On Forgiveness

Monday, May 13, 2013

I don't post many religious or spiritual articles on here these days.
Mostly it's because those articles take a lot more time, thought and mental energy
than it takes to just stick a youtube video or playlist on there and call it a day.
And considering I am supposed to be studying for my Boards exams 12 hours a day,
just flinging a few links up here is a lot easier 
than organizing my thoughts into a blog post.

But when I read this article on the BBC this morning 
I felt kind of compelled to write something.

A long time ago,
Germany did some awful things.
Saying they killed a lot of people would be an understatement. 
The scars left all over Europe and the rest of the world were devastating.

Greece was far from unmarred by World War II.
In Crete the oldest surviving member of my family told us about her experiences,
How her brother was trapped in Athens,
starving to death as the Germans held the city captive.
By the time he made it back to Monastiraki it was too late; 
he passed away from hunger soon after his escape.

child receiving oxfam food handout in WWII. source
I won't go into the Cretan Resistance today, 
(I'd rather research the topic to do it justice)
but if you are interested this film is well worth seeing. 
Other stories from the village I was asked not to tell
as she explained to me that these bad memories should die with her
and that the wicked deeds of the German soldiers who invaded her tiny village should not be remembered.

This is an interesting perspective,
especially in a world where memorialism and historical documentation have become so acutely prominent.
I mean, we killed Osama
and then made a flick about it two weeks barely a year later. 
The Lifetime Jodi Arias story was well into filming before a verdict had even been made.
And I am not saying that we should forget atrocities
or shove them to the back of our collective consciousness; 
let's face it,
we need to be cognizant of our capability as a human race to do such evil things
in order to prevent them from happening again 
(looking at you, Turkish government.)

But forgiveness
that is something that we are far less eager to get behind.
probably because it's a lot harder to forgive
than it is to stay pissed off.
It happens to be something that I am particularly bad at.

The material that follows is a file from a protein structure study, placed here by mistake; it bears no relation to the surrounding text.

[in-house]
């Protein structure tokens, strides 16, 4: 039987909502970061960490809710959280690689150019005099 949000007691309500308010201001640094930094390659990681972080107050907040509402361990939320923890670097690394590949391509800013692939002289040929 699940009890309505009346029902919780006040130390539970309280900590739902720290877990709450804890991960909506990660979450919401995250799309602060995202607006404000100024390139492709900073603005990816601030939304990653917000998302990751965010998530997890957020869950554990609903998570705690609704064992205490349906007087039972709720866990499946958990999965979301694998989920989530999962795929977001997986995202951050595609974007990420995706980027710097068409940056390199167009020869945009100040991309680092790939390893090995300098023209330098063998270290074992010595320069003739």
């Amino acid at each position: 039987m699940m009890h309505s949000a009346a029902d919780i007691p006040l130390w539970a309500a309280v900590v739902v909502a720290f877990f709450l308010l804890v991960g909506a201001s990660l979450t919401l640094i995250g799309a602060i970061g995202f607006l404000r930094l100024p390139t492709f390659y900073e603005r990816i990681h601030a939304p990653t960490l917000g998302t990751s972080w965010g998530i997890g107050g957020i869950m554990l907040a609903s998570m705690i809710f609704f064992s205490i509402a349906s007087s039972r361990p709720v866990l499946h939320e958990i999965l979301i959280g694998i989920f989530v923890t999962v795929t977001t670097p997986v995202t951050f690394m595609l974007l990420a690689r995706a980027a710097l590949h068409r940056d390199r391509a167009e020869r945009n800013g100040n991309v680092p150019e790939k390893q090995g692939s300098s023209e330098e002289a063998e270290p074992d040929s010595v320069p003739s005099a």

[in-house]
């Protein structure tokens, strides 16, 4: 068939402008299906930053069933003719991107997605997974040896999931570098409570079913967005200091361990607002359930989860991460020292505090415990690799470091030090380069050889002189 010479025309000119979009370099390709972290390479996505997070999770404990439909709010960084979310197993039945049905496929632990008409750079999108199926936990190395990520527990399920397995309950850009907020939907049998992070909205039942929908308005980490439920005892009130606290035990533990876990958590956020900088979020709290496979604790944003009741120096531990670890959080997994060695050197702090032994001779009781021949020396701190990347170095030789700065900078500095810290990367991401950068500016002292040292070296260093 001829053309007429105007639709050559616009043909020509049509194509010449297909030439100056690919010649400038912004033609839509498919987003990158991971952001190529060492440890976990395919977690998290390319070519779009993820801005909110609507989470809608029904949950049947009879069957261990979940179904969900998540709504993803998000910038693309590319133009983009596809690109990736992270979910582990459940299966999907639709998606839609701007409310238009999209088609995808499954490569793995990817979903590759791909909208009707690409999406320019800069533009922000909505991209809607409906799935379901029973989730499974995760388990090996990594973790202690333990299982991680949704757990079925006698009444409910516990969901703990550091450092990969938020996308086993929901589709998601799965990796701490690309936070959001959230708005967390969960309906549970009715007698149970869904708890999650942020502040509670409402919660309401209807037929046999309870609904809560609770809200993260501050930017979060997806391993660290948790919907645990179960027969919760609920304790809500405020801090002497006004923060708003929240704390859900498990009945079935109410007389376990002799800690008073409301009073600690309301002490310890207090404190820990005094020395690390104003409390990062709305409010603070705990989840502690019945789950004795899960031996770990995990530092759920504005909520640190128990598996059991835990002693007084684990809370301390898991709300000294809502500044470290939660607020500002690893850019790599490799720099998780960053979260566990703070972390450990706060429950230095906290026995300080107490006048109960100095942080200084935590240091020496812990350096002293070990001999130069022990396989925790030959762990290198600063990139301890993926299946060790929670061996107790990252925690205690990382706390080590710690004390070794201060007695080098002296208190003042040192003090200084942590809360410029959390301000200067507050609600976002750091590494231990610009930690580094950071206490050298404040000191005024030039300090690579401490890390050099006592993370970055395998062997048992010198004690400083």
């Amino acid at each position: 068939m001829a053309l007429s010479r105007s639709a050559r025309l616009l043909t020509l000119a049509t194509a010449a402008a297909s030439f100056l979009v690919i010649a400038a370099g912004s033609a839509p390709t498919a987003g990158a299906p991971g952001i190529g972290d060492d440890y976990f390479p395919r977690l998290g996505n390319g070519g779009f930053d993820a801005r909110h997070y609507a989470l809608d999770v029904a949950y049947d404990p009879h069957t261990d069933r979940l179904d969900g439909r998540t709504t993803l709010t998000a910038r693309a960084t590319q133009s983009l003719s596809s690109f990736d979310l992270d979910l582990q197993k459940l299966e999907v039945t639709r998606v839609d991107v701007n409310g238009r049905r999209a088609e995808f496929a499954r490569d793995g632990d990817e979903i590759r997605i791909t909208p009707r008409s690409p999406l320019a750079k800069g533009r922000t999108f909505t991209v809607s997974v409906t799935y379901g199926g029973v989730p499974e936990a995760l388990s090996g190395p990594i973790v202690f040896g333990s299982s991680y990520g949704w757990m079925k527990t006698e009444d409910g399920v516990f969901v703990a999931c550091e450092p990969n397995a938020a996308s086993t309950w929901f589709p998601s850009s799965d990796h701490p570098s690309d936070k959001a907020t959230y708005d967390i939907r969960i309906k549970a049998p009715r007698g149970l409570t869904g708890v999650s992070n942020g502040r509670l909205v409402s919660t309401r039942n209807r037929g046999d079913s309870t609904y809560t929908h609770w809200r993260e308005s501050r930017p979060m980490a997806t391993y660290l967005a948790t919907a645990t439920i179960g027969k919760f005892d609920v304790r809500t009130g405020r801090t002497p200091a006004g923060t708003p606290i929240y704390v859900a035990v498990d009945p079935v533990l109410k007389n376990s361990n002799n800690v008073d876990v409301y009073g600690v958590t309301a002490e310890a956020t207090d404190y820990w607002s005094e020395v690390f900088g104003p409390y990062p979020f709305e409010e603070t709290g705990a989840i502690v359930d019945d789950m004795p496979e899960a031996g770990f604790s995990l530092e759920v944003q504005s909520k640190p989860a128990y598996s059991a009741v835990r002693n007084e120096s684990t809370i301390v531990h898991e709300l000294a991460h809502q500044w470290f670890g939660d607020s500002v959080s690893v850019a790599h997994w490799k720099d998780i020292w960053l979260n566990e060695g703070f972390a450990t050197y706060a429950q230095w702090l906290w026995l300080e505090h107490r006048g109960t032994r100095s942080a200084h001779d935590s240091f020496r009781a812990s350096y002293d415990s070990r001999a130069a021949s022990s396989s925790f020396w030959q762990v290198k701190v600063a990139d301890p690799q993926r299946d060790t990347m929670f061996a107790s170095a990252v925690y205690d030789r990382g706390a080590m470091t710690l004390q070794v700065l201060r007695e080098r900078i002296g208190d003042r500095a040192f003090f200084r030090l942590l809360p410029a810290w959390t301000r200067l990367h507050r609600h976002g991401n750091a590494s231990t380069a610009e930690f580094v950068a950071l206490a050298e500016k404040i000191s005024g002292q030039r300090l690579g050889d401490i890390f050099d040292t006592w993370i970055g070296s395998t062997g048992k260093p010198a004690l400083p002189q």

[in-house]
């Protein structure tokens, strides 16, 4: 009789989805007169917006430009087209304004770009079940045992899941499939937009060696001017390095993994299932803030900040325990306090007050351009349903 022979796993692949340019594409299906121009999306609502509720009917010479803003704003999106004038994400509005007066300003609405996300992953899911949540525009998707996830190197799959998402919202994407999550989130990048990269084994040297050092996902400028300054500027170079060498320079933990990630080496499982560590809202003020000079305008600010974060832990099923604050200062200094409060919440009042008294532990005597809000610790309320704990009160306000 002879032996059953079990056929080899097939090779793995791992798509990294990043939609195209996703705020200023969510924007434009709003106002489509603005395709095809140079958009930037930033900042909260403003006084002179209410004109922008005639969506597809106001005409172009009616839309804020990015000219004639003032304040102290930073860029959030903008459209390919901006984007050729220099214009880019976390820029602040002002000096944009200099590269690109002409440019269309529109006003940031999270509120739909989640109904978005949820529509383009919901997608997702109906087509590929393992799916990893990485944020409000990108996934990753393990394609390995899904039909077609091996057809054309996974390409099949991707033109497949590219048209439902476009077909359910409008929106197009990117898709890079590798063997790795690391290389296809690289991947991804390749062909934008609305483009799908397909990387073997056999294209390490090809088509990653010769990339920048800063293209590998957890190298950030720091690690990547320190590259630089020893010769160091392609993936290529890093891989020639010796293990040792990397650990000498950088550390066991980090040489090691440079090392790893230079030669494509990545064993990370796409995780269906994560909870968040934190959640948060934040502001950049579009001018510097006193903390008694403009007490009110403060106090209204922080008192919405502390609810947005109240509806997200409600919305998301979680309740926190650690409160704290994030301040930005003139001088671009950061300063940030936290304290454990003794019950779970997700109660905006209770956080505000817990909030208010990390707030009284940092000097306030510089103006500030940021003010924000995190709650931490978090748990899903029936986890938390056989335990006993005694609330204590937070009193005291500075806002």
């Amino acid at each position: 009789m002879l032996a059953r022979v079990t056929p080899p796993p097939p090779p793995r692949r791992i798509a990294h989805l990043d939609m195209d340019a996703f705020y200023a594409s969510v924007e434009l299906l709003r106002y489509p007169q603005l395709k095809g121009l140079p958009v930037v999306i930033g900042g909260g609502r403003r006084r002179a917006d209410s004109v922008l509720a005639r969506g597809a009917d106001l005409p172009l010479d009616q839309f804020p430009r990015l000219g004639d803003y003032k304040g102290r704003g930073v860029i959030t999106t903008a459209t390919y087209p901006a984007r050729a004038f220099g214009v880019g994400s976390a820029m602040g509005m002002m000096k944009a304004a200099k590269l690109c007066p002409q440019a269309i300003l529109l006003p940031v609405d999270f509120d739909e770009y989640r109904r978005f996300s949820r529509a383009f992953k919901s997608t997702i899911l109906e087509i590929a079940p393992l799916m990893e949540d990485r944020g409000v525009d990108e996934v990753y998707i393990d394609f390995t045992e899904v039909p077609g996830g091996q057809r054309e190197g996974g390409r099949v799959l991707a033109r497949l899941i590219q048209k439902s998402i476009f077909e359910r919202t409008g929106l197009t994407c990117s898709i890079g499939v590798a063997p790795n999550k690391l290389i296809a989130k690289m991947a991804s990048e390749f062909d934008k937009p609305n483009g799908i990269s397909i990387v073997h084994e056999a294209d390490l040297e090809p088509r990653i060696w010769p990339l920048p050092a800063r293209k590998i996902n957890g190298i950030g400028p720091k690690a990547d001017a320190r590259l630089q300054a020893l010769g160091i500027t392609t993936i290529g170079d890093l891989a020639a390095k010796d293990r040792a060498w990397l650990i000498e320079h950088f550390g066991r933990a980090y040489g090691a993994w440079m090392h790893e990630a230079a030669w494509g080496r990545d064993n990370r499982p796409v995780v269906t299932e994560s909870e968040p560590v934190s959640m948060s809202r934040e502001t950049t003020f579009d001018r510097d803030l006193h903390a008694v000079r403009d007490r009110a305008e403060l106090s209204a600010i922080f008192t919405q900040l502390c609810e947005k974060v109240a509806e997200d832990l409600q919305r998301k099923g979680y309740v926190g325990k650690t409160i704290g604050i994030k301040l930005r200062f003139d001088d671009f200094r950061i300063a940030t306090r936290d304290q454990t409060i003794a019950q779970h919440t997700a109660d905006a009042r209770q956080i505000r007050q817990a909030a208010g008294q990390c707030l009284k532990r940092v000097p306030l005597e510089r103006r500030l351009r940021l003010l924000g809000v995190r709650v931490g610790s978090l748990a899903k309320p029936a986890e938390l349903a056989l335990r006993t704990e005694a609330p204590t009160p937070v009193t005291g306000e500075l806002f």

My brain is grudge-city- 
if you look at me funny I immediately assume you hate me and think I am weird 
and are plotting horrible things against me behind my back- 
and of course these imagined acts of cruelty are unforgivable.

But that's not exactly how we are called to live as Christians, is it?

A lot of Greeks have brought up the past discretions of World War II
in defense of their country's current state,
and while I certainly don't think the Greek state 
is blameless in creating its huge economic problems
they do have a really solid point.

The debts of Germany were all forgiven after the war.
This is a big component of why Germany is such a financial superpower today.
So when Angela Merckel pressures the Greek government with strict sanctions
and the EU threatens to evict Greece 
I can't help but imagine the servant of Matthew 18: 21-35
who, upon being forgiven a great debt by his master,
throws his own debtor in prison for a few hundred denarii. 

You wicked servant! I forgave you all that debt, because you begged me. Should you not also have had mercy on your fellow servant, even as I had mercy on you?

this is a country we are talking about here, and not an individual.
I understand that the parallels aren't perfect-
and I'm certainly not out to solve the world's economic problems here.
I just think it's something to think about,
and considering my own track record on forgiveness
something I should probably reflect on more often.

Have a good week everyone. 

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